land of glass

into the pocket of her well-washed robe
she’d shove seeds, dandelion fluff, a feather,
a fist, pressed stone-hard
nails writing into the tissue of her palm –
firmly, drops of blood settling into the life line’s arch,
dust, all sorts of nothings,

choking on tears when she read, tossed fire-wood into the stove,
when, having taken out her good shoes she prepared to go into town,
pulling rapidly disintegrating nylons over her firm calves
(catching a nail was all it took),
she’d look at the swirls of stubble underneath
and remembered searing hogs,
garlic infused ham,

she’d tug on her skirt –
sewn while she was still unwed–
the one that rubbed, day after day:
in the village streets, at work, on the way to the bus
already gleaming somewhat – on the knees and buttock,
around the hips,

swallowing several sips of tea she’d fix dinner in her mind,
unused to speaking she’d exchange a few words with her neighbour,
her colleagues, with the television antenna seller on the corner,

in the evenings she’d wrap herself in her robe –
smiling, spent, in love and happy
(if such a thing could be) –
tying memories into knots
she’d curl up in front of the television, caressing the remnants of the day in her pocket,
believing in peace,

later she’d have to endure
the stretching, touching, fingering, pulling,
she’d have to endure her own squealing,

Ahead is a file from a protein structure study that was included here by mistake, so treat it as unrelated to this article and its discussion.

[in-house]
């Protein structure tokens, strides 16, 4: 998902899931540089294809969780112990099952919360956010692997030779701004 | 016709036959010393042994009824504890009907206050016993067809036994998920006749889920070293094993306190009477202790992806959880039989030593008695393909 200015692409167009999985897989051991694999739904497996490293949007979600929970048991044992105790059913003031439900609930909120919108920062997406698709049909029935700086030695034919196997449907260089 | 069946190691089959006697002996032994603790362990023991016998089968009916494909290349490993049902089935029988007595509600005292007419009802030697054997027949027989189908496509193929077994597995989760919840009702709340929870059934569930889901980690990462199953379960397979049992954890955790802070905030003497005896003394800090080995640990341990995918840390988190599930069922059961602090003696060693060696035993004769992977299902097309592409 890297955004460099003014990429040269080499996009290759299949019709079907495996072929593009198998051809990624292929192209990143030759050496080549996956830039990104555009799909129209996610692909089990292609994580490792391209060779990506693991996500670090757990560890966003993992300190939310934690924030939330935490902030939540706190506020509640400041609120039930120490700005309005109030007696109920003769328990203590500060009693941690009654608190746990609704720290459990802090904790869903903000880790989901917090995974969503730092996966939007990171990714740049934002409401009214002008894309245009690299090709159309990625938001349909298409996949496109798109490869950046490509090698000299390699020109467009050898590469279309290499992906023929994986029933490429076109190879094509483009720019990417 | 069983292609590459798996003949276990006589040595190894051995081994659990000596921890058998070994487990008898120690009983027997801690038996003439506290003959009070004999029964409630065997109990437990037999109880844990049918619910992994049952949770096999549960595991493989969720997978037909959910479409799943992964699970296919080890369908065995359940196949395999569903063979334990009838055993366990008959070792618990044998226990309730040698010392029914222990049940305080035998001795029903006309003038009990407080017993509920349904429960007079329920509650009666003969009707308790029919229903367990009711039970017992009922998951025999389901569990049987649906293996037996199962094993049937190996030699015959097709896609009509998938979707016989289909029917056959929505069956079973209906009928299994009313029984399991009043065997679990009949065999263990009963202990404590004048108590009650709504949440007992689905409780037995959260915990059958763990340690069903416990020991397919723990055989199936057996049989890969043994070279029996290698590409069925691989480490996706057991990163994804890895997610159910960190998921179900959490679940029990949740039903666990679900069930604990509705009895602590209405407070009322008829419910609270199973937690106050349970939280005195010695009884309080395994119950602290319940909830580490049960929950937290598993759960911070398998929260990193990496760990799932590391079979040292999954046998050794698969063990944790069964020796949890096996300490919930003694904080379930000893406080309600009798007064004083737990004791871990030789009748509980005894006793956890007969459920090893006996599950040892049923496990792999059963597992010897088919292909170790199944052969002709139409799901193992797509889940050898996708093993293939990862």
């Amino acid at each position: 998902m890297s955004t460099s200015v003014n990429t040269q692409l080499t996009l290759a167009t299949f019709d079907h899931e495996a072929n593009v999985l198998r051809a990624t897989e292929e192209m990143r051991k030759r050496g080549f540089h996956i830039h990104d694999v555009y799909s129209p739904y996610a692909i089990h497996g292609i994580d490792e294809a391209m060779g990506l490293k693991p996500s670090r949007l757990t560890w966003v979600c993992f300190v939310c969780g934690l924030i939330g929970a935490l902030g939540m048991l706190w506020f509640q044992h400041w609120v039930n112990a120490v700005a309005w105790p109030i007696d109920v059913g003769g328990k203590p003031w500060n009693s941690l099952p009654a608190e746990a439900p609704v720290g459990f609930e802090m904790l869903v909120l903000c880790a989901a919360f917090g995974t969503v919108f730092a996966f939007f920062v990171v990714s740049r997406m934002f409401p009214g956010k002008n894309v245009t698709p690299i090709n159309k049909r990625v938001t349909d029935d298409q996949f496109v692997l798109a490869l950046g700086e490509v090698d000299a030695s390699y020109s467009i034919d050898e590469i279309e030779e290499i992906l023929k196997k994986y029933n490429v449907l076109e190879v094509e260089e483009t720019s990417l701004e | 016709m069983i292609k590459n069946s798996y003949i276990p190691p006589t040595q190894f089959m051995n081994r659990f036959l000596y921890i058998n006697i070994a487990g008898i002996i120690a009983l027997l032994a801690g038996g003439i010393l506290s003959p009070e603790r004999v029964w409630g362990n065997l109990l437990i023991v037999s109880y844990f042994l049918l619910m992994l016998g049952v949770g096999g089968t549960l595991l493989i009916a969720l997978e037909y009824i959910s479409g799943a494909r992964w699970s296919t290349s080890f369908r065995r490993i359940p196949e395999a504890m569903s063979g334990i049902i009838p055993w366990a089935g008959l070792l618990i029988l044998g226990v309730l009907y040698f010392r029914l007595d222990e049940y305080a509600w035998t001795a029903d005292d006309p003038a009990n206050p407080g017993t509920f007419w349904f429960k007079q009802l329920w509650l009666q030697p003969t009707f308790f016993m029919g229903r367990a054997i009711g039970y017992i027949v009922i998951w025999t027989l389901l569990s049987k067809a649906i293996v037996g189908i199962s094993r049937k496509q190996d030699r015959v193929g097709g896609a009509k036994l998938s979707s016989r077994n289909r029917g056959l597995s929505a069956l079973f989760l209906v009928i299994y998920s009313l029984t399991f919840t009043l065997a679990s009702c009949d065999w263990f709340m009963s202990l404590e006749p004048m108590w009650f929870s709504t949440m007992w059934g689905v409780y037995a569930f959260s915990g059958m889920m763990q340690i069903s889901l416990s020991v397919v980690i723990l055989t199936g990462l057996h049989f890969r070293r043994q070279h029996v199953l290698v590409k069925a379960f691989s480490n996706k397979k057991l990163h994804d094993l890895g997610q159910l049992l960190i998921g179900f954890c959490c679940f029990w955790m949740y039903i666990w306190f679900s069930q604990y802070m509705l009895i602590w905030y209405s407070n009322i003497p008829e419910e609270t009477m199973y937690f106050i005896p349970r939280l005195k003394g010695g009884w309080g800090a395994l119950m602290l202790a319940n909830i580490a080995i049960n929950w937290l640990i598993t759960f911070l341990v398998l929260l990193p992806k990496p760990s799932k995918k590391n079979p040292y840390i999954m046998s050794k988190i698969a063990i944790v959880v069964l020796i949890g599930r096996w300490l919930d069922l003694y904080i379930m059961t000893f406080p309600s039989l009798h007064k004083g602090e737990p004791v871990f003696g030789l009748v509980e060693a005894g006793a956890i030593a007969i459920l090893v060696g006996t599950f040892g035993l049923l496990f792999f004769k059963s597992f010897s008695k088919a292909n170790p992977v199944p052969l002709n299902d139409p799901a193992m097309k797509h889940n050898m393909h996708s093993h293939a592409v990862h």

her scraped intestines,
her abraded eyes –
only then: goodnight

Translated by Medeinė Tribinevičius

Vitalija Pilipauskaitė-Butkienė (b. 1981) is a poet, literary scholar, doula, and mother of three children.
She completed Master’s degree in Lithuanian literature at Vilnius University and is currently a doctoral student there. Her debut book, I Am Breathing, was named one of the 12 most creative books of 2015 by the Institute of Lithuanian Literature and Folklore. In the same year she was awarded the Z. Gėlė Prize for best poetic debut.

Her work embodies the perspective of a free 21st century woman, examining ideas of identity, relationships, and societal roles. In addition, the poems put forth insights about the Soviet and post-Soviet space of the late 20th century, as often as expressed through the voice of a child. Her poetry is notable for bringing to the fore themes and topics often considered too intimate, indelicate, or best kept secret; these include breast cancer, the emotional, physical, and sexual abuse of children, and the self-destruction of the individual.